Cheaper HIV/AIDS and Tuberculosis Treatments for the Caribbean


Former U.S. president Bill Clinton has announced a deal with two major US drug companies to supply cheap HIV/AIDS and tuberculosis treatments to developing countries, including the Caribbean. Under this agreement, Mylan and its subsidiary Matrix will make available a second-line therapy of four antiretroviral drugs for less than 500 dollars annually. Thefour drugs— atazanavir, ritonavir, tenofovir, and lamivudine— will be sold as three pills, with tenofovir and lamivudine combined into a single pill, at 475 dollars a year. Starting in 2010, the pills will be packaged together for 425 dollars. In addition, Pfizer is to reduce the price and expand availability of rifabutin, which is used to treat tuberculosis in patients taking second-line antiretroviral drugs. Tuberculosis is the leading cause of death among HIV-positive patients. The new AIDS/HIV products will be available at reduced prices to various countries in Africa, Asia, Eastern Europe, Latin America, and the Caribbean.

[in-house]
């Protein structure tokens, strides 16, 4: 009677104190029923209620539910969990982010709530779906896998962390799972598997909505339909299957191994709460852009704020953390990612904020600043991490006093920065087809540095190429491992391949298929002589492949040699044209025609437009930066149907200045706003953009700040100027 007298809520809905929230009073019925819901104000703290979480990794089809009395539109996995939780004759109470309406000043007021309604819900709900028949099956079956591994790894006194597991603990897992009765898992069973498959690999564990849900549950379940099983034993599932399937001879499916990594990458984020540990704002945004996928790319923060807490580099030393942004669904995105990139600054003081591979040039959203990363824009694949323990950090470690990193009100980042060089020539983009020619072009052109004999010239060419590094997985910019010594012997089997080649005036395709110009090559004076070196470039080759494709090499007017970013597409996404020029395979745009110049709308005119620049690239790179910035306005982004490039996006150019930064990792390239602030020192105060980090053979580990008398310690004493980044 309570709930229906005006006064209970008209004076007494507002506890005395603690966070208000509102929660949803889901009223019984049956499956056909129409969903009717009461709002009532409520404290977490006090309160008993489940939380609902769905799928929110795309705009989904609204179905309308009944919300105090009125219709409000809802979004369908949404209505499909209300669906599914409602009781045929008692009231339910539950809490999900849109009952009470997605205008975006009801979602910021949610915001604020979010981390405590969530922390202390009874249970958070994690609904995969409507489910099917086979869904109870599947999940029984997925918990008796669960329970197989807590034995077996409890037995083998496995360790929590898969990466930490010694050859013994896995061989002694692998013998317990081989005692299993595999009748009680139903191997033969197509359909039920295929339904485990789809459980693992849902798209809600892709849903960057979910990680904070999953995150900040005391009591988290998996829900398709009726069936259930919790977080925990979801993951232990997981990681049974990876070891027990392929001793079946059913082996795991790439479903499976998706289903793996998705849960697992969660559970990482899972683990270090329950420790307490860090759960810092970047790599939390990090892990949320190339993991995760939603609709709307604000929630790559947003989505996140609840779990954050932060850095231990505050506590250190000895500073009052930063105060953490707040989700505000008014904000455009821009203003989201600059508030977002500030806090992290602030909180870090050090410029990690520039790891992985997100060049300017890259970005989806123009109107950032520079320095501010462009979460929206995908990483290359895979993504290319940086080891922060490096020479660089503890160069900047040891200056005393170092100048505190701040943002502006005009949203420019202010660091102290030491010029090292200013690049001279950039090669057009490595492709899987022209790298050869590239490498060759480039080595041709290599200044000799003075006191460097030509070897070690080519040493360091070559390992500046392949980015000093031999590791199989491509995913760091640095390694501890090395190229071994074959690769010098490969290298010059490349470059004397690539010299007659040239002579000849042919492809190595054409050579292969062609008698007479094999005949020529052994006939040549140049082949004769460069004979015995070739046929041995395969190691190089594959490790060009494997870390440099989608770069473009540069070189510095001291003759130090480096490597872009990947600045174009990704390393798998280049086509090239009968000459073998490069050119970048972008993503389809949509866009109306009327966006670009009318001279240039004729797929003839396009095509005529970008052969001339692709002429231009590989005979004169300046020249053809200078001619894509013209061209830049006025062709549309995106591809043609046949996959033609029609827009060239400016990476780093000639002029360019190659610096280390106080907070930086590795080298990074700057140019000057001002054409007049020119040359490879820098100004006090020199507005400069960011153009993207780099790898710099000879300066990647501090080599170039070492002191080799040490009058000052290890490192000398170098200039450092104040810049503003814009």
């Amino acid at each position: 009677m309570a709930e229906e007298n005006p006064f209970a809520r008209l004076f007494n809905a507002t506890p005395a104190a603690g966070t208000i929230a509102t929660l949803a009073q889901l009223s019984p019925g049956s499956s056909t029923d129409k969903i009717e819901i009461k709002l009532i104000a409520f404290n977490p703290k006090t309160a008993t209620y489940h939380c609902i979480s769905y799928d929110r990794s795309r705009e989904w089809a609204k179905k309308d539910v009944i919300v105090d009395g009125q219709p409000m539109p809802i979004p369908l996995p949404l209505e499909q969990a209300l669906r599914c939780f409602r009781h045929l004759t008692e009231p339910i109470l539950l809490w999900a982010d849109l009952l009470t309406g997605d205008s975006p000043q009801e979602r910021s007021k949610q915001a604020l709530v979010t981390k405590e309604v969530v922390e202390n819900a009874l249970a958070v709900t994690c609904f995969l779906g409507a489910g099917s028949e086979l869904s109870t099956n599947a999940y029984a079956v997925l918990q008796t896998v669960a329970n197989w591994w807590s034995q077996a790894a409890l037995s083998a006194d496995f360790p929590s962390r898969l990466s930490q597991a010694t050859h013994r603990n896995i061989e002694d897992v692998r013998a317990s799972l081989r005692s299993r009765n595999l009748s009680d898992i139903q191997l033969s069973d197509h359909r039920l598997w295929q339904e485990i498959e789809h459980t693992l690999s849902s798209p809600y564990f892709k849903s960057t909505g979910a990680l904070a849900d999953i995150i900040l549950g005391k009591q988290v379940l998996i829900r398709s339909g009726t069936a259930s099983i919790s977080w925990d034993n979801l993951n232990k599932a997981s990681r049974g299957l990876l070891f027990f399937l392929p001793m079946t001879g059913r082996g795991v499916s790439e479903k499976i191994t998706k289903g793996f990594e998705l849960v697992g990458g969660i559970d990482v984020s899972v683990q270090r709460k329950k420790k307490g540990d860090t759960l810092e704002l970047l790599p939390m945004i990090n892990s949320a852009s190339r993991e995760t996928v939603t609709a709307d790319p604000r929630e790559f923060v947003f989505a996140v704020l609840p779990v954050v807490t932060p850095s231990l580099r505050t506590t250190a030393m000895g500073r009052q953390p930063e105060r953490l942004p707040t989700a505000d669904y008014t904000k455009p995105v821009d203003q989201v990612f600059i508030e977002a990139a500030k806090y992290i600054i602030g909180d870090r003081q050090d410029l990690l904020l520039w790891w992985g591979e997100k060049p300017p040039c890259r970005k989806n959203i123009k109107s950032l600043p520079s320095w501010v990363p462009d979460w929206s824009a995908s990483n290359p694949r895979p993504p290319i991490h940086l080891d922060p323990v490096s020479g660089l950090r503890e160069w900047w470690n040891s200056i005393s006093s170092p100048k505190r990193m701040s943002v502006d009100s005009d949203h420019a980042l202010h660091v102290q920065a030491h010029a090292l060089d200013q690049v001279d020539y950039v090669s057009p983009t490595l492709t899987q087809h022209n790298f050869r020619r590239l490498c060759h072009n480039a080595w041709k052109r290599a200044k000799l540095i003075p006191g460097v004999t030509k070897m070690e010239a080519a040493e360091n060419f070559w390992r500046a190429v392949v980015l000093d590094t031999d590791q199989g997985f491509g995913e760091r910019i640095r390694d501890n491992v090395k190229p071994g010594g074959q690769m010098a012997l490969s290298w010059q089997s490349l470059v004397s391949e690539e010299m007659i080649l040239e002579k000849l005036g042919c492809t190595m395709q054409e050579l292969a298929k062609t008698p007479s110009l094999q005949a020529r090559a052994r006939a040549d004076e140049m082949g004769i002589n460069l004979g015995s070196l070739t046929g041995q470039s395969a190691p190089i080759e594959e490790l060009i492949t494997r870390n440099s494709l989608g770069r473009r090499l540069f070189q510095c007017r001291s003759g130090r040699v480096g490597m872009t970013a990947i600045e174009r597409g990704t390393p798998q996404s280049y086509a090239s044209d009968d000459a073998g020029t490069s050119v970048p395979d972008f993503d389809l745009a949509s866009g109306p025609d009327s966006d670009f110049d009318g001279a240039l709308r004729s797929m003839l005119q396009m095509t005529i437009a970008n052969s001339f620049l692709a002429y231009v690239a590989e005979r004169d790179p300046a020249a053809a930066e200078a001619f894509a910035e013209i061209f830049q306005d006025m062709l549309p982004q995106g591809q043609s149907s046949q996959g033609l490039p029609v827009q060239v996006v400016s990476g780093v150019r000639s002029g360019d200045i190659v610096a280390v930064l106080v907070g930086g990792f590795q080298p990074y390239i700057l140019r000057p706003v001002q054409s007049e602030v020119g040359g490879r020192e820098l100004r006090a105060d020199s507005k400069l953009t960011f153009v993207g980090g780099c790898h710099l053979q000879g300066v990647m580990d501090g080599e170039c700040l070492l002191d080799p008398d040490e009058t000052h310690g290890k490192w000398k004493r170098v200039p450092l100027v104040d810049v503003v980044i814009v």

Clinton said that his Global Foundation, which he established after leaving office, has helped two million people with HIV/AIDS access treatment. “Today’s announcement will help ensure we can sustain treatment over a lifetime and better treat patients with both HIV and TB, two key steps in turning the tide of the global HIV/AIDS pandemic,” he said in a statement.

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